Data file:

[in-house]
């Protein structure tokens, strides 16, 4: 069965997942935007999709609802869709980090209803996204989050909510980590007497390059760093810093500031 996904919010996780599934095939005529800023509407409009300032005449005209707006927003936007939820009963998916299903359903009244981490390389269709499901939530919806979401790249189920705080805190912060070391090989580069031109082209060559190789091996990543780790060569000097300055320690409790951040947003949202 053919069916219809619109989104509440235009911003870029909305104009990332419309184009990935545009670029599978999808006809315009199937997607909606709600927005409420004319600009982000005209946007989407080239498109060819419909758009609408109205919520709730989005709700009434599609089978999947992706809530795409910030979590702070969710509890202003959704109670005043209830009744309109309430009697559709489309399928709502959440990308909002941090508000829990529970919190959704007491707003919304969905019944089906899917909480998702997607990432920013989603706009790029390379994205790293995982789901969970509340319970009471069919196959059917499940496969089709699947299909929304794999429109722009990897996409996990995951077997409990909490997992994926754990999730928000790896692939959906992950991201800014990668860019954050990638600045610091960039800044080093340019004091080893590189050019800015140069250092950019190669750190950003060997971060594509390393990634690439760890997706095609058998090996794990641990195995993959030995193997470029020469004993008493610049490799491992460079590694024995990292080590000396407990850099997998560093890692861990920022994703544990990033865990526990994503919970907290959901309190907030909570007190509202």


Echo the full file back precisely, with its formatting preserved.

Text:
[in-house]
């Protein structure tokens, strides 16, 4: 069965997942935007999709609802869709980090209803996204989050909510980590007497390059760093810093500031 996904919010996780599934095939005529800023509407409009300032005449005209707006927003936007939820009963998916299903359903009244981490390389269709499901939530919806979401790249189920705080805190912060070391090989580069031109082209060559190789091996990543780790060569000097300055320690409790951040947003949202 053919069916219809619109989104509440235009911003870029909305104009990332419309184009990935545009670029599978999808006809315009199937997607909606709600927005409420004319600009982000005209946007989407080239498109060819419909758009609408109205919520709730989005709700009434599609089978999947992706809530795409910030979590702070969710509890202003959704109670005043209830009744309109309430009697559709489309399928709502959440990308909002941090508000829990529970919190959704007491707003919304969905019944089906899917909480998702997607990432920013989603706009790029390379994205790293995982789901969970509340319970009471069919196959059917499940496969089709699947299909929304794999429109722009990897996409996990995951077997409990909490997992994926754990999730928000790896692939959906992950991201800014990668860019954050990638600045610091960039800044080093340019004091080893590189050019800015140069250092950019190669750190950003060997971060594509390393990634690439760890997706095609058998090996794990641990195995993959030995193997470029020469004993008493610049490799491992460079590694024995990292080590000396407990850099997998560093890692861990920022994703544990990033865990526990994503919970907290959901309190907030909570007190509202």